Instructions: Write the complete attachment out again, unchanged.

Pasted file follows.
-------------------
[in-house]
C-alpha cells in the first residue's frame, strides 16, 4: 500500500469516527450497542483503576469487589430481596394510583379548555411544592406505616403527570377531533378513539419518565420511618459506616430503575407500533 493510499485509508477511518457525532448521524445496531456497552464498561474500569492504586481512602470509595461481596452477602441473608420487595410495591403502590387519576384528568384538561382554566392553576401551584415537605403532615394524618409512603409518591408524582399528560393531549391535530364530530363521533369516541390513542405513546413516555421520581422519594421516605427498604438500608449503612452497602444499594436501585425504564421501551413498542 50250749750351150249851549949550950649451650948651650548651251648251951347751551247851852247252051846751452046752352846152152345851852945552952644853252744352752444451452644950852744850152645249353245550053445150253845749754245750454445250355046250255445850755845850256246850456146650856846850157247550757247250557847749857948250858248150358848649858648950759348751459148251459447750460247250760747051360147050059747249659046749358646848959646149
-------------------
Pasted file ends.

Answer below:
[in-house]
C-alpha cells in the first residue's frame, strides 16, 4: 500500500469516527450497542483503576469487589430481596394510583379548555411544592406505616403527570377531533378513539419518565420511618459506616430503575407500533 493510499485509508477511518457525532448521524445496531456497552464498561474500569492504586481512602470509595461481596452477602441473608420487595410495591403502590387519576384528568384538561382554566392553576401551584415537605403532615394524618409512603409518591408524582399528560393531549391535530364530530363521533369516541390513542405513546413516555421520581422519594421516605427498604438500608449503612452497602444499594436501585425504564421501551413498542 50250749750351150249851549949550950649451650948651650548651251648251951347751551247851852247252051846751452046752352846152152345851852945552952644853252744352752444451452644950852744850152645249353245550053445150253845749754245750454445250355046250255445850755845850256246850456146650856846850157247550757247250557847749857948250858248150358848649858648950759348751459148251459447750460247250760747051360147050059747249659046749358646848959646149